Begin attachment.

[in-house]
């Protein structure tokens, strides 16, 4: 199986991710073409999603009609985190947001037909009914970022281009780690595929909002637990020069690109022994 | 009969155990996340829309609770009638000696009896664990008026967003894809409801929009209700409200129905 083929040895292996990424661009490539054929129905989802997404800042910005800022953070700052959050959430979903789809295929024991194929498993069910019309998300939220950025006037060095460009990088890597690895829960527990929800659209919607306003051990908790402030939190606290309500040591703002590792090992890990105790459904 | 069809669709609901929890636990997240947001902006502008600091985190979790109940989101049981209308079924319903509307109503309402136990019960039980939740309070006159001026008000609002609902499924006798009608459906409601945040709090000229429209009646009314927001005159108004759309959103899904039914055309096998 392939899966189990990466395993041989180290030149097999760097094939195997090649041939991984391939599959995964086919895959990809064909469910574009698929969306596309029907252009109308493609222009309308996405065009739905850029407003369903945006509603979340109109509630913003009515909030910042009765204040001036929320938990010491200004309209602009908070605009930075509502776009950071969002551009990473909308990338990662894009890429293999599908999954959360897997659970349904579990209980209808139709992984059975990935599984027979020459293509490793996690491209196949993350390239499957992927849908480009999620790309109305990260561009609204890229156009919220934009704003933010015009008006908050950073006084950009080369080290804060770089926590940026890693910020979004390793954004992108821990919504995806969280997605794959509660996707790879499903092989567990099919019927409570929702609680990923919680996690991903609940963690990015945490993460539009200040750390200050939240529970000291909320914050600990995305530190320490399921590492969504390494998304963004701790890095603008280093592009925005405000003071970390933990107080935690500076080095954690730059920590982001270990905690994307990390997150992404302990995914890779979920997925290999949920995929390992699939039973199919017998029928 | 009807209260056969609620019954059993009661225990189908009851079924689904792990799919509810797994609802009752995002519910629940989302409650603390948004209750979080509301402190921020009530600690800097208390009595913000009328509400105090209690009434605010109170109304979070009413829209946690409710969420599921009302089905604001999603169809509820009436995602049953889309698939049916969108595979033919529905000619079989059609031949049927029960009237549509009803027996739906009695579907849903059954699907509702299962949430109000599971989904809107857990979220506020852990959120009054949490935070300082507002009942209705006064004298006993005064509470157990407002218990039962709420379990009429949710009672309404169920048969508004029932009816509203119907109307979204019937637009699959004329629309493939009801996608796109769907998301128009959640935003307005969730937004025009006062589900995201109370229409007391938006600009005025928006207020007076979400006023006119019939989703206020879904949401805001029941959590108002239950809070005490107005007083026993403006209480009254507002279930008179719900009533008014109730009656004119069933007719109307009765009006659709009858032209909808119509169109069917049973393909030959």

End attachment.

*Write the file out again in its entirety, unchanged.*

[in-house]
């Protein structure tokens, strides 16, 4: 199986991710073409999603009609985190947001037909009914970022281009780690595929909002637990020069690109022994 | 009969155990996340829309609770009638000696009896664990008026967003894809409801929009209700409200129905 083929040895292996990424661009490539054929129905989802997404800042910005800022953070700052959050959430979903789809295929024991194929498993069910019309998300939220950025006037060095460009990088890597690895829960527990929800659209919607306003051990908790402030939190606290309500040591703002590792090992890990105790459904 | 069809669709609901929890636990997240947001902006502008600091985190979790109940989101049981209308079924319903509307109503309402136990019960039980939740309070006159001026008000609002609902499924006798009608459906409601945040709090000229429209009646009314927001005159108004759309959103899904039914055309096998 392939899966189990990466395993041989180290030149097999760097094939195997090649041939991984391939599959995964086919895959990809064909469910574009698929969306596309029907252009109308493609222009309308996405065009739905850029407003369903945006509603979340109109509630913003009515909030910042009765204040001036929320938990010491200004309209602009908070605009930075509502776009950071969002551009990473909308990338990662894009890429293999599908999954959360897997659970349904579990209980209808139709992984059975990935599984027979020459293509490793996690491209196949993350390239499957992927849908480009999620790309109305990260561009609204890229156009919220934009704003933010015009008006908050950073006084950009080369080290804060770089926590940026890693910020979004390793954004992108821990919504995806969280997605794959509660996707790879499903092989567990099919019927409570929702609680990923919680996690991903609940963690990015945490993460539009200040750390200050939240529970000291909320914050600990995305530190320490399921590492969504390494998304963004701790890095603008280093592009925005405000003071970390933990107080935690500076080095954690730059920590982001270990905690994307990390997150992404302990995914890779979920997925290999949920995929390992699939039973199919017998029928 | 009807209260056969609620019954059993009661225990189908009851079924689904792990799919509810797994609802009752995002519910629940989302409650603390948004209750979080509301402190921020009530600690800097208390009595913000009328509400105090209690009434605010109170109304979070009413829209946690409710969420599921009302089905604001999603169809509820009436995602049953889309698939049916969108595979033919529905000619079989059609031949049927029960009237549509009803027996739906009695579907849903059954699907509702299962949430109000599971989904809107857990979220506020852990959120009054949490935070300082507002009942209705006064004298006993005064509470157990407002218990039962709420379990009429949710009672309404169920048969508004029932009816509203119907109307979204019937637009699959004329629309493939009801996608796109769907998301128009959640935003307005969730937004025009006062589900995201109370229409007391938006600009005025928006207020007076979400006023006119019939989703206020879904949401805001029941959590108002239950809070005490107005007083026993403006209480009254507002279930008179719900009533008014109730009656004119069933007719109307009765009006659709009858032209909808119509169109069917049973393909030959």